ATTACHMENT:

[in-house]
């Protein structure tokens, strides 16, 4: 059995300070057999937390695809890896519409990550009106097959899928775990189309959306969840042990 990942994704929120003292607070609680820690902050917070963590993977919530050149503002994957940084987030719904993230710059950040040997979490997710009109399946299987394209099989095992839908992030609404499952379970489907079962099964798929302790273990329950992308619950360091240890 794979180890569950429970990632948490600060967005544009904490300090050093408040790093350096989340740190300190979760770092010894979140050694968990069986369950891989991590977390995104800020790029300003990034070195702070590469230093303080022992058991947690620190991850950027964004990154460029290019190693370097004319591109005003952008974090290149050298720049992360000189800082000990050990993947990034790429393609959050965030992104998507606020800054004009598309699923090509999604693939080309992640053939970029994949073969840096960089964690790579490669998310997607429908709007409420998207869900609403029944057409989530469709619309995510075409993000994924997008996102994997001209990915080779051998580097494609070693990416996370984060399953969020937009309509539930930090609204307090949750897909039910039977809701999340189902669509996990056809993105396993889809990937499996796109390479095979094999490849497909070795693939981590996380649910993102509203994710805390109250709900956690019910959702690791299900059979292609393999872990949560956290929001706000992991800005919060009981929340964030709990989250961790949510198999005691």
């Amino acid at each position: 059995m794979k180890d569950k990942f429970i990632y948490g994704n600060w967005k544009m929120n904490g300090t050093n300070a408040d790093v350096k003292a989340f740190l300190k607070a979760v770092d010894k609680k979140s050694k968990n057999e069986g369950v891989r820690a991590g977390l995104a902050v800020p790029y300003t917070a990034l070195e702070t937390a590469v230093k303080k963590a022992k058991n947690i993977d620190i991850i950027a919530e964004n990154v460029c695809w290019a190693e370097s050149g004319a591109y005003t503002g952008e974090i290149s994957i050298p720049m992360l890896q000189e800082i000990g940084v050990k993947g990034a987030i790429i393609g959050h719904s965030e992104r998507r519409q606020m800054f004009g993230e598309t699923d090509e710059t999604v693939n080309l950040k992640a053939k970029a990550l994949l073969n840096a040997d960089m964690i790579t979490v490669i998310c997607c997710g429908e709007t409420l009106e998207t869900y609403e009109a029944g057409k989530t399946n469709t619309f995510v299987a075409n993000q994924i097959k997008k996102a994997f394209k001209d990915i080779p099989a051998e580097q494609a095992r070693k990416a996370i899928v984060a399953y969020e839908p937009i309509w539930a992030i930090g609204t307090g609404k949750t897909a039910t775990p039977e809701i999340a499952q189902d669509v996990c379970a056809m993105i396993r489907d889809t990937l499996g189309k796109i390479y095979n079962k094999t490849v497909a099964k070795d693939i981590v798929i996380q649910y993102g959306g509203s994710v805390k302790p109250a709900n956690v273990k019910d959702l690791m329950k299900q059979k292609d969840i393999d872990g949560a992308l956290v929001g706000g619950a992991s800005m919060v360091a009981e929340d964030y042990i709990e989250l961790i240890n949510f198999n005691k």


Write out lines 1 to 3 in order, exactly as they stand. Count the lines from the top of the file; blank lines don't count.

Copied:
[in-house]
């Protein structure tokens, strides 16, 4: 059995300070057999937390695809890896519409990550009106097959899928775990189309959306969840042990 990942994704929120003292607070609680820690902050917070963590993977919530050149503002994957940084987030719904993230710059950040040997979490997710009109399946299987394209099989095992839908992030609404499952379970489907079962099964798929302790273990329950992308619950360091240890 794979180890569950429970990632948490600060967005544009904490300090050093408040790093350096989340740190300190979760770092010894979140050694968990069986369950891989991590977390995104800020790029300003990034070195702070590469230093303080022992058991947690620190991850950027964004990154460029290019190693370097004319591109005003952008974090290149050298720049992360000189800082000990050990993947990034790429393609959050965030992104998507606020800054004009598309699923090509999604693939080309992640053939970029994949073969840096960089964690790579490669998310997607429908709007409420998207869900609403029944057409989530469709619309995510075409993000994924997008996102994997001209990915080779051998580097494609070693990416996370984060399953969020937009309509539930930090609204307090949750897909039910039977809701999340189902669509996990056809993105396993889809990937499996796109390479095979094999490849497909070795693939981590996380649910993102509203994710805390109250709900956690019910959702690791299900059979292609393999872990949560956290929001706000992991800005919060009981929340964030709990989250961790949510198999005691």
């Amino acid at each position: 059995m794979k180890d569950k990942f429970i990632y948490g994704n600060w967005k544009m929120n904490g300090t050093n300070a408040d790093v350096k003292a989340f740190l300190k607070a979760v770092d010894k609680k979140s050694k968990n057999e069986g369950v891989r820690a991590g977390l995104a902050v800020p790029y300003t917070a990034l070195e702070t937390a590469v230093k303080k963590a022992k058991n947690i993977d620190i991850i950027a919530e964004n990154v460029c695809w290019a190693e370097s050149g004319a591109y005003t503002g952008e974090i290149s994957i050298p720049m992360l890896q000189e800082i000990g940084v050990k993947g990034a987030i790429i393609g959050h719904s965030e992104r998507r519409q606020m800054f004009g993230e598309t699923d090509e710059t999604v693939n080309l950040k992640a053939k970029a990550l994949l073969n840096a040997d960089m964690i790579t979490v490669i998310c997607c997710g429908e709007t409420l009106e998207t869900y609403e009109a029944g057409k989530t399946n469709t619309f995510v299987a075409n993000q994924i097959k997008k996102a994997f394209k001209d990915i080779p099989a051998e580097q494609a095992r070693k990416a996370i899928v984060a399953y969020e839908p937009i309509w539930a992030i930090g609204t307090g609404k949750t897909a039910t775990p039977e809701i999340a499952q189902d669509v996990c379970a056809m993105i396993r489907d889809t990937l499996g189309k796109i390479y095979n079962k094999t490849v497909a099964k070795d693939i981590v798929i996380q649910y993102g959306g509203s994710v805390k302790p109250a709900n956690v273990k019910d959702l690791m329950k299900q059979k292609d969840i393999d872990g949560a992308l956290v929001g706000g619950a992991s800005m919060v360091a009981e929340d964030y042990i709990e989250l961790i240890n949510f198999n005691k």